This week’s new releases at Nerve. Good news for those of you who hate this format (the feedback has not been, uh, overwhelmingly favorable), we’ll be tweaking it over the next few weeks. Please bear with us during this time of transition!
Each Thursday this summer we’ll hop in the time machine and jump back twenty years to see what was new and exciting at the neighborhood moviehouse this week in…The Summer of ’89!
Release Date: June 23, 1989
Cast: Jack Nicholson, Michael Keaton, Kim Basinger, Robert Wuhl, Pat Hingle, Jack Palance, Billy Dee Williams
The Buzz: Hot young visionary director of Beetlejuice brings America’s favorite comic book hero to the big screen
Keywords: Vigilante, Joker, Gadget Car, Christ Allegory, Urban Renewal, Evil Clown
The Plot: A vigilante patrols the Gotham City night. Is he man or bat? Or man dressed as bat? (SPOILER: He’s man dressed as bat.) Continue reading
Those of you eagerly awaiting October’s Lebowski Fest have no doubt registered for Friday’s Big Lebowski Scavenger Hunt, and (if you’re smart) are already preparing for glory by securing a few no-brainer items, like a White Russian and a Creedence tape. But as much as we love the film and fear inciting random acts of nihilism from its fervent fans, we have to ask: Why does Lebowski always get the love?
OK, I’m a day late linking to this one, but I was out at the lake with no internets this weekend, so that’s just the way it’s gonna have to be. From Decider, here’s I know I’m going to be the bad guy here: inappropriate Father’s Day movies. I see that a commenter has noted that I forgot to include Dutch. Sorry for the oversight!
Vampires, two-headed sheep, hulking ape-men covered in thick, matted hair—sounds like another night on Sixth Street. Thanks to the Museum Of The Weird, however, you can now enjoy these bizarre sights without the aid of a half-dozen Jell-O shooters at Dizzy Rooster.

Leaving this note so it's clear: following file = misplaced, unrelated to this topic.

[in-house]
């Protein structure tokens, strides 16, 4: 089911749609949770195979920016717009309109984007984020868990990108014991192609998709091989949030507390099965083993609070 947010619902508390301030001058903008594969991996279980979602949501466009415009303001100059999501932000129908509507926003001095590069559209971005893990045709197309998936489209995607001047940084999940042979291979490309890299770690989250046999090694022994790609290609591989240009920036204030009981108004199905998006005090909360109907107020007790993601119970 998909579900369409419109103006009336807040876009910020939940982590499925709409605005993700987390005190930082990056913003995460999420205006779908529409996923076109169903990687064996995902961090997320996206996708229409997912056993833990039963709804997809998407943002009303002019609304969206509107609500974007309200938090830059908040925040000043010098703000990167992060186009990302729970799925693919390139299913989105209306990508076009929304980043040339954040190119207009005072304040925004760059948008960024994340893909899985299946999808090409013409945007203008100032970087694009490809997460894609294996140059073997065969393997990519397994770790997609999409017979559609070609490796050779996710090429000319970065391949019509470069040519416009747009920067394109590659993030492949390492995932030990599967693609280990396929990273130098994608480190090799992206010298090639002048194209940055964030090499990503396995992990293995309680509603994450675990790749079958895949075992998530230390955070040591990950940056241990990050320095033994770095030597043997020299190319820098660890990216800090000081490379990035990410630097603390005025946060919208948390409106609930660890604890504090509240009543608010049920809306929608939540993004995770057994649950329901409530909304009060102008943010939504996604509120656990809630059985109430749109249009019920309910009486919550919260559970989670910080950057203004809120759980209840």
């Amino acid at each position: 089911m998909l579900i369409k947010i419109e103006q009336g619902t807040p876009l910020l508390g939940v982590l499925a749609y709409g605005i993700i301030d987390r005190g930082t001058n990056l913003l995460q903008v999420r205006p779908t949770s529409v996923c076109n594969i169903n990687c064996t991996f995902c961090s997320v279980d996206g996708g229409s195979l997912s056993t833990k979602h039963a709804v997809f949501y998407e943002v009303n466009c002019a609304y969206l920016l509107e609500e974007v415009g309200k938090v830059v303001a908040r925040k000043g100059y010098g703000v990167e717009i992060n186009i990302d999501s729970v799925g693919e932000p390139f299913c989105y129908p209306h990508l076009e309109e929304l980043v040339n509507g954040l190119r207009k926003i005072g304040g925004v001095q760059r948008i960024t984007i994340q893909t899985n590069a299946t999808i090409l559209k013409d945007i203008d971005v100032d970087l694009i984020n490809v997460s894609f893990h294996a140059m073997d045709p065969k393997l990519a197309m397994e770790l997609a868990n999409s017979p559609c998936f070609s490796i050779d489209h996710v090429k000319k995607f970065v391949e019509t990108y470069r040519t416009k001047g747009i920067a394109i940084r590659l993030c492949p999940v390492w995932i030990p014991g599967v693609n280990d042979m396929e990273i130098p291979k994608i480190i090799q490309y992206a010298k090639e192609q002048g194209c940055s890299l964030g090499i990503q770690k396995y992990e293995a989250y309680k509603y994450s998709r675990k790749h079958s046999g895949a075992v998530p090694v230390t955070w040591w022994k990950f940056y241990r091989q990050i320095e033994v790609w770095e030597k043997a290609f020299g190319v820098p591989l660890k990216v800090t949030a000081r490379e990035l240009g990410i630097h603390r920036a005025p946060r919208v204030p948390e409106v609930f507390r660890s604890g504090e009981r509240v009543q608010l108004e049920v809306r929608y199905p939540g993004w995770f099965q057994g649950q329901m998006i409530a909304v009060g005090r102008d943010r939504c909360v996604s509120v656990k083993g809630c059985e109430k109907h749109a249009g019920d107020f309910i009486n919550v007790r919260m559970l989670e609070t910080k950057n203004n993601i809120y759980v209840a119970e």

With Whatever Works opening in selected theaters Friday, this week’s Wayback Wednesday looks back at a couple of Woody Allen’s recent Euro-efforts.
Like Bob Dylan and the Rolling Stones, Woody Allen has been around long enough to accrue the sort of legendary status that invites critics to freely abuse terms like “comeback,” “return to form” and (shudder) “masterpiece.” Fans of these artists have to tread carefully, sift through the accolades and wonder: “Is this really the greatest thing since Blood on the Tracks or Manhattan?”
The Taking of Pelham 123 — Summertime is here, guys, and let’s face it, you’re not in Speedo shape. Spare tire, love handles, beer gut — call it what you will, but Men’s Fitness isn’t going to call about that cover shoot anytime soon. But don’t let a few extra pounds get in the way of your love life! Take the object of your affection to see Tony Scott’s rip-roaring remake of the 1974 thriller about a subway hijacking deep in the bowels of New York City.